Display Settings:

Format

Send to:

Choose Destination
See comment in PubMed Commons below
Oecologia. 2006 Sep;149(3):519-25. Epub 2006 May 31.

Elevated [CO2] and increased N supply reduce leaf disease and related photosynthetic impacts on Solidago rigida.

Author information

  • 1Department of Forest Resources, University of Minnesota, 1530 Cleveland Ave N, St Paul, 55108, USA. Joachim.Strengbom@ebc.uu.se

Abstract

To evaluate whether leaf spot disease and related effects on photosynthesis are influenced by increased nitrogen (N) input and elevated atmospheric CO(2) concentration ([CO(2)]), we examined disease incidence and photosynthetic rate of Solidago rigida grown in monoculture under ambient or elevated (560 micromol mol(-1)) [CO(2)] and ambient or elevated (+4 g N m(-2) year(-1)) N conditions in a field experiment in Minnesota, USA. Disease incidence was lower in plots with either elevated [CO(2)] or enriched N (-57 and -37%, respectively) than in plots with ambient conditions. Elevated [CO(2)] had no significant effect on total plant biomass, or on photosynthetic rate, but reduced tissue%N by 13%. In contrast, N fertilization increased both biomass and total plant N by 70%, and as a consequence tissue%N was unaffected and photosynthetic rate was lower on N fertilized plants than on unfertilized plants. Regardless of treatment, photosynthetic rate was reduced on leaves with disease symptoms. On average across all treatments, asymptomatic leaf tissue on diseased leaves had 53% lower photosynthetic rate than non-diseased leaves, indicating that the negative effect from the disease extended beyond the visual lesion area. Our results show that, in this instance, indirect effects from elevated [CO(2)], i.e., lower disease incidence, had a stronger effect on realized photosynthetic rate than the direct effect of higher [CO(2)].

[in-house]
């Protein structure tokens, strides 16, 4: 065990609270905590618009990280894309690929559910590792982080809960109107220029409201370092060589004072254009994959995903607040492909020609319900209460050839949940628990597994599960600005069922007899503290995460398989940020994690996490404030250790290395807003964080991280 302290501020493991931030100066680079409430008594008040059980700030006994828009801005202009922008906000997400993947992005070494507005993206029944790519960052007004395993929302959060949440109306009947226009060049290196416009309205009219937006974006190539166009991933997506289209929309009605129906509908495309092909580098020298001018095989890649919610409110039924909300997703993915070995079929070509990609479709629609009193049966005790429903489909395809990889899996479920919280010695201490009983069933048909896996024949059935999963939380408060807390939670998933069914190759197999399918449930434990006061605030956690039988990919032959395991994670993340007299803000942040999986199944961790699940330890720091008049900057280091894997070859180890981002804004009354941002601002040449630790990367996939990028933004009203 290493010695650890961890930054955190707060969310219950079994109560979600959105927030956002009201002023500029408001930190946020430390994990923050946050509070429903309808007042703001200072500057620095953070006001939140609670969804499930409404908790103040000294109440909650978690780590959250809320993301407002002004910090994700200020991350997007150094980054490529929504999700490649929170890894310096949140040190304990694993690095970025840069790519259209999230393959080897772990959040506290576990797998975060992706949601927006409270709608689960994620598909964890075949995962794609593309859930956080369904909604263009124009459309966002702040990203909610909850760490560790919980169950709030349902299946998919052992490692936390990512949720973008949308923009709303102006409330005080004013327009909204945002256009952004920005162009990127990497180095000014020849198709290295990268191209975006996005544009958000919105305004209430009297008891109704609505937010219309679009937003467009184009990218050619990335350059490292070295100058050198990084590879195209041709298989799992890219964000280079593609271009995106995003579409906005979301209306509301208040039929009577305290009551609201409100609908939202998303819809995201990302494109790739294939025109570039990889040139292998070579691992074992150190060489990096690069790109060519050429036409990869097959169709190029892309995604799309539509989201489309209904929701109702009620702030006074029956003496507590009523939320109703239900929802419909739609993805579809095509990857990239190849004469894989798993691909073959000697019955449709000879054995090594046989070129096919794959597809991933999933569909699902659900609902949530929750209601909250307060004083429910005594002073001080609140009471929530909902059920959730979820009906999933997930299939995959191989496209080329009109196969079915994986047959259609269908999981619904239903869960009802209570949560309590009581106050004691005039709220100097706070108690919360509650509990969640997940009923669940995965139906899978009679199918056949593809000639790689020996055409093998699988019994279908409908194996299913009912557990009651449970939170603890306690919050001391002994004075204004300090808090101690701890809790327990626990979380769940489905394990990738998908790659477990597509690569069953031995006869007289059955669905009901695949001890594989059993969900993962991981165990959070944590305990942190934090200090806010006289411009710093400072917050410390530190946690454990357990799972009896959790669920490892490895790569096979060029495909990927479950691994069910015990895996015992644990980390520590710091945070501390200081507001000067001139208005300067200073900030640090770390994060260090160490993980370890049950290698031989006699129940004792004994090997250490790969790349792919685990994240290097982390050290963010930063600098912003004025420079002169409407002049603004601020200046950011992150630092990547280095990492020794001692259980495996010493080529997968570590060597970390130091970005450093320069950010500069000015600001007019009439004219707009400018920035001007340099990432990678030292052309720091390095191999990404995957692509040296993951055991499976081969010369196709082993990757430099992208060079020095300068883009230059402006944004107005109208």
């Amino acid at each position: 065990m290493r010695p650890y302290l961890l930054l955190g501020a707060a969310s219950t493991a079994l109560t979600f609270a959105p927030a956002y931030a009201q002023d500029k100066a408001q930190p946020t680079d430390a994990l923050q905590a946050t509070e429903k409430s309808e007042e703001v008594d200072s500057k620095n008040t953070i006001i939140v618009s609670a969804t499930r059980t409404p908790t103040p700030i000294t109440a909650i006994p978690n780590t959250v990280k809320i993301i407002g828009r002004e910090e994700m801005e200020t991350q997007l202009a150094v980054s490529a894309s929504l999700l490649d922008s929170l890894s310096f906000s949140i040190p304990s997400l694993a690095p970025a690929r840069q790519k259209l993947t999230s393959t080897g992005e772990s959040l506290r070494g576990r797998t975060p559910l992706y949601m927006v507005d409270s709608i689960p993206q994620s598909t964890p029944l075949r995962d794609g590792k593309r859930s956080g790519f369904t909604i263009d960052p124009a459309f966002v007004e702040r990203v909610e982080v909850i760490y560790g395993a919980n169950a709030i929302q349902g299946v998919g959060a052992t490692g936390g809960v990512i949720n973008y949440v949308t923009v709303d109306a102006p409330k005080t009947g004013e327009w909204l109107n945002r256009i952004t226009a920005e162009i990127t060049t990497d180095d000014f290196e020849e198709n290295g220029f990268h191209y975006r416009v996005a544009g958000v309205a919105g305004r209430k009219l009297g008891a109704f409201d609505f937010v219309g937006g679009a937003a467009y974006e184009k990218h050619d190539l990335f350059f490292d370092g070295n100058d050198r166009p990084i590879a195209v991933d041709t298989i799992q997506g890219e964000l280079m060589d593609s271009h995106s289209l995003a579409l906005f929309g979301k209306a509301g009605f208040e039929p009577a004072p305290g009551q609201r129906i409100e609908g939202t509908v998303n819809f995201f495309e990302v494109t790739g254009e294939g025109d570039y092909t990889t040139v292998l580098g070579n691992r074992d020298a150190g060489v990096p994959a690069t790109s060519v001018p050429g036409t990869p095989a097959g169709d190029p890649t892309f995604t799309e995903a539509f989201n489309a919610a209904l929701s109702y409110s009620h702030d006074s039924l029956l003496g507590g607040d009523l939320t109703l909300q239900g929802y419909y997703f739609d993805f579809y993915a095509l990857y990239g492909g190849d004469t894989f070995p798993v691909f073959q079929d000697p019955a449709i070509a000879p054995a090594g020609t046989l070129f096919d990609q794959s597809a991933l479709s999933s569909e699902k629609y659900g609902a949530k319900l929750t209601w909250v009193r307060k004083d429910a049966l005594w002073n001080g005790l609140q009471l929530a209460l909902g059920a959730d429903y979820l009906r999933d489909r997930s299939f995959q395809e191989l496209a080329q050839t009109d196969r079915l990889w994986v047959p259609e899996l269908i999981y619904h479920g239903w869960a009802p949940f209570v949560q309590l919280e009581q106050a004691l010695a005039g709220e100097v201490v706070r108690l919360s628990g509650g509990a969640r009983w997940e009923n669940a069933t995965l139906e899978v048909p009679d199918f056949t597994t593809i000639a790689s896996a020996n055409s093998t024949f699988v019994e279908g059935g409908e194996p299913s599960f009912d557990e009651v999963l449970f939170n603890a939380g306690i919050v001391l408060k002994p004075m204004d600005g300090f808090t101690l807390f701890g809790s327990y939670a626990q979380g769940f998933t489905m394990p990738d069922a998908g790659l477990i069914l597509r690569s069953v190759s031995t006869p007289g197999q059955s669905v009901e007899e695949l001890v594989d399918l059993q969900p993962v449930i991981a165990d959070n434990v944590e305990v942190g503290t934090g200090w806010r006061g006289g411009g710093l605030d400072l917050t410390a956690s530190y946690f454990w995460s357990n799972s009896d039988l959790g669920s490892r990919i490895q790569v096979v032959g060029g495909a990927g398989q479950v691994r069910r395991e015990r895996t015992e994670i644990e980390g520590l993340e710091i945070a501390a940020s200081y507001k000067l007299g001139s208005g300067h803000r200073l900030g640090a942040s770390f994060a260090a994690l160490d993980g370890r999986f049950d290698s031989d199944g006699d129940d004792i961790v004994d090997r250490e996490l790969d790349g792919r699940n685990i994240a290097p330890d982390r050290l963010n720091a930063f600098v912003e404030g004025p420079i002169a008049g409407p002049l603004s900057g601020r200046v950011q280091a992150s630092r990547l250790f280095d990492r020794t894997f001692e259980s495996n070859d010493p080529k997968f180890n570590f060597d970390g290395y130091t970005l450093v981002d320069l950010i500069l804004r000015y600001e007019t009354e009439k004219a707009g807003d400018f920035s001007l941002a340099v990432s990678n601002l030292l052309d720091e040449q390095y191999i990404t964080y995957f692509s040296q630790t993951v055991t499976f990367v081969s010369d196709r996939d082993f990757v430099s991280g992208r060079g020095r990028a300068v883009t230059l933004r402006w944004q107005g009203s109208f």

PMID:
16736182
[PubMed - indexed for MEDLINE]
PubMed Commons home

PubMed Commons

0 comments
How to join PubMed Commons

    Supplemental Content

    Full text links

    Icon for Springer
    Loading ...
    Write to the Help Desk